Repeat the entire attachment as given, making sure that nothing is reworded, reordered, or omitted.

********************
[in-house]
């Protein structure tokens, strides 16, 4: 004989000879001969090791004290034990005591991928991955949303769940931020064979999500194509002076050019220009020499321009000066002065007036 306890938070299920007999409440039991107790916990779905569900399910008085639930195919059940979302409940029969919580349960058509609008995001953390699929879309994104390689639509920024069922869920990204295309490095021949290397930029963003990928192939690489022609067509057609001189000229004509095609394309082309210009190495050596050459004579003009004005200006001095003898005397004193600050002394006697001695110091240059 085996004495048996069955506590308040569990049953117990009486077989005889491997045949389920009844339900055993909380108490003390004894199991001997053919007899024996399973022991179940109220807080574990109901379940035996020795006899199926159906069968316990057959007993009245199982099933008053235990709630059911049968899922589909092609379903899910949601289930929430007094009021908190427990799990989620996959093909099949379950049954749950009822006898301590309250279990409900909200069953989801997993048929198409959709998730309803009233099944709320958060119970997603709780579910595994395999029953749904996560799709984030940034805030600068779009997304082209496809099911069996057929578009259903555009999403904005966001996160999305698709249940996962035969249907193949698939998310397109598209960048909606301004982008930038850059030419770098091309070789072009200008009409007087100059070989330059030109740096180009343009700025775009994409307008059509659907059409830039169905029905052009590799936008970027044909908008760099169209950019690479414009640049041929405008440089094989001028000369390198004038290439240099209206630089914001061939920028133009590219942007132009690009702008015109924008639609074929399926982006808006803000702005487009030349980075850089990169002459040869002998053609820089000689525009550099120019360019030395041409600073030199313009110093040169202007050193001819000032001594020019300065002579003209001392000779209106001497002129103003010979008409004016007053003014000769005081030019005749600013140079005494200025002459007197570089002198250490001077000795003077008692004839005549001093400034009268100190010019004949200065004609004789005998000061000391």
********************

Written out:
[in-house]
């Protein structure tokens, strides 16, 4: 004989000879001969090791004290034990005591991928991955949303769940931020064979999500194509002076050019220009020499321009000066002065007036 306890938070299920007999409440039991107790916990779905569900399910008085639930195919059940979302409940029969919580349960058509609008995001953390699929879309994104390689639509920024069922869920990204295309490095021949290397930029963003990928192939690489022609067509057609001189000229004509095609394309082309210009190495050596050459004579003009004005200006001095003898005397004193600050002394006697001695110091240059 085996004495048996069955506590308040569990049953117990009486077989005889491997045949389920009844339900055993909380108490003390004894199991001997053919007899024996399973022991179940109220807080574990109901379940035996020795006899199926159906069968316990057959007993009245199982099933008053235990709630059911049968899922589909092609379903899910949601289930929430007094009021908190427990799990989620996959093909099949379950049954749950009822006898301590309250279990409900909200069953989801997993048929198409959709998730309803009233099944709320958060119970997603709780579910595994395999029953749904996560799709984030940034805030600068779009997304082209496809099911069996057929578009259903555009999403904005966001996160999305698709249940996962035969249907193949698939998310397109598209960048909606301004982008930038850059030419770098091309070789072009200008009409007087100059070989330059030109740096180009343009700025775009994409307008059509659907059409830039169905029905052009590799936008970027044909908008760099169209950019690479414009640049041929405008440089094989001028000369390198004038290439240099209206630089914001061939920028133009590219942007132009690009702008015109924008639609074929399926982006808006803000702005487009030349980075850089990169002459040869002998053609820089000689525009550099120019360019030395041409600073030199313009110093040169202007050193001819000032001594020019300065002579003209001392000779209106001497002129103003010979008409004016007053003014000769005081030019005749600013140079005494200025002459007197570089002198250490001077000795003077008692004839005549001093400034009268100190010019004949200065004609004789005998000061000391």